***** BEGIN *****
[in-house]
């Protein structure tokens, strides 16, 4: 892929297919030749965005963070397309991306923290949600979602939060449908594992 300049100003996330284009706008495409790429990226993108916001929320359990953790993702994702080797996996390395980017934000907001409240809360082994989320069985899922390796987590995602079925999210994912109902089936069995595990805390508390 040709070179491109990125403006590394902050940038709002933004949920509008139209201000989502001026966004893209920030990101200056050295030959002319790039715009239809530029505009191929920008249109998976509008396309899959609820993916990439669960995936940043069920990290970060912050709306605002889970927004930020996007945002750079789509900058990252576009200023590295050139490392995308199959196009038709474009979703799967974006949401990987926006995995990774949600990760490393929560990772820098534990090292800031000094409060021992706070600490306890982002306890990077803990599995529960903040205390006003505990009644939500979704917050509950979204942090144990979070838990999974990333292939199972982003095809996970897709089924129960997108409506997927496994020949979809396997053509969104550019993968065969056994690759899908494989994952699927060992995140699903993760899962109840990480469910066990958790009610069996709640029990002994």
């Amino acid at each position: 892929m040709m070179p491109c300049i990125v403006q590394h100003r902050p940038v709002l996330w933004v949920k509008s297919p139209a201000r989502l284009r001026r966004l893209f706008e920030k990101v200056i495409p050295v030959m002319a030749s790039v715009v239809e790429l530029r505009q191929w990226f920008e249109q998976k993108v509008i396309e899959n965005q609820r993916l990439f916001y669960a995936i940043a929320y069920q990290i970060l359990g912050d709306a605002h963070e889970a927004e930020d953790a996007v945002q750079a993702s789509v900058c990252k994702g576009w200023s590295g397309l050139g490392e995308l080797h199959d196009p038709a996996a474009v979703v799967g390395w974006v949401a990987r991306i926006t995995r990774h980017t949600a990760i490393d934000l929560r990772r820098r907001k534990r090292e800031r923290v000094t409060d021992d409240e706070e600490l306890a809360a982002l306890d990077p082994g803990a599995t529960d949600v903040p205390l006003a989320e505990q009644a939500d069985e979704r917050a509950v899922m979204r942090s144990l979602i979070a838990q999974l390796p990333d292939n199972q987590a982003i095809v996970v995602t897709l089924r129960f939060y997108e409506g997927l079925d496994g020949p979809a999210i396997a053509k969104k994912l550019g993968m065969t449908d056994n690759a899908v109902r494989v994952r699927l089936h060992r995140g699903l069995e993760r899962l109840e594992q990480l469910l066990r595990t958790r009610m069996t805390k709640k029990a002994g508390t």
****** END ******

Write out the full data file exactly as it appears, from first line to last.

[in-house]
């Protein structure tokens, strides 16, 4: 892929297919030749965005963070397309991306923290949600979602939060449908594992 300049100003996330284009706008495409790429990226993108916001929320359990953790993702994702080797996996390395980017934000907001409240809360082994989320069985899922390796987590995602079925999210994912109902089936069995595990805390508390 040709070179491109990125403006590394902050940038709002933004949920509008139209201000989502001026966004893209920030990101200056050295030959002319790039715009239809530029505009191929920008249109998976509008396309899959609820993916990439669960995936940043069920990290970060912050709306605002889970927004930020996007945002750079789509900058990252576009200023590295050139490392995308199959196009038709474009979703799967974006949401990987926006995995990774949600990760490393929560990772820098534990090292800031000094409060021992706070600490306890982002306890990077803990599995529960903040205390006003505990009644939500979704917050509950979204942090144990979070838990999974990333292939199972982003095809996970897709089924129960997108409506997927496994020949979809396997053509969104550019993968065969056994690759899908494989994952699927060992995140699903993760899962109840990480469910066990958790009610069996709640029990002994």
């Amino acid at each position: 892929m040709m070179p491109c300049i990125v403006q590394h100003r902050p940038v709002l996330w933004v949920k509008s297919p139209a201000r989502l284009r001026r966004l893209f706008e920030k990101v200056i495409p050295v030959m002319a030749s790039v715009v239809e790429l530029r505009q191929w990226f920008e249109q998976k993108v509008i396309e899959n965005q609820r993916l990439f916001y669960a995936i940043a929320y069920q990290i970060l359990g912050d709306a605002h963070e889970a927004e930020d953790a996007v945002q750079a993702s789509v900058c990252k994702g576009w200023s590295g397309l050139g490392e995308l080797h199959d196009p038709a996996a474009v979703v799967g390395w974006v949401a990987r991306i926006t995995r990774h980017t949600a990760i490393d934000l929560r990772r820098r907001k534990r090292e800031r923290v000094t409060d021992d409240e706070e600490l306890a809360a982002l306890d990077p082994g803990a599995t529960d949600v903040p205390l006003a989320e505990q009644a939500d069985e979704r917050a509950v899922m979204r942090s144990l979602i979070a838990q999974l390796p990333d292939n199972q987590a982003i095809v996970v995602t897709l089924r129960f939060y997108e409506g997927l079925d496994g020949p979809a999210i396997a053509k969104k994912l550019g993968m065969t449908d056994n690759a899908v109902r494989v994952r699927l089936h060992r995140g699903l069995e993760r899962l109840e594992q990480l469910l066990r595990t958790r009610m069996t805390k709640k029990a002994g508390t």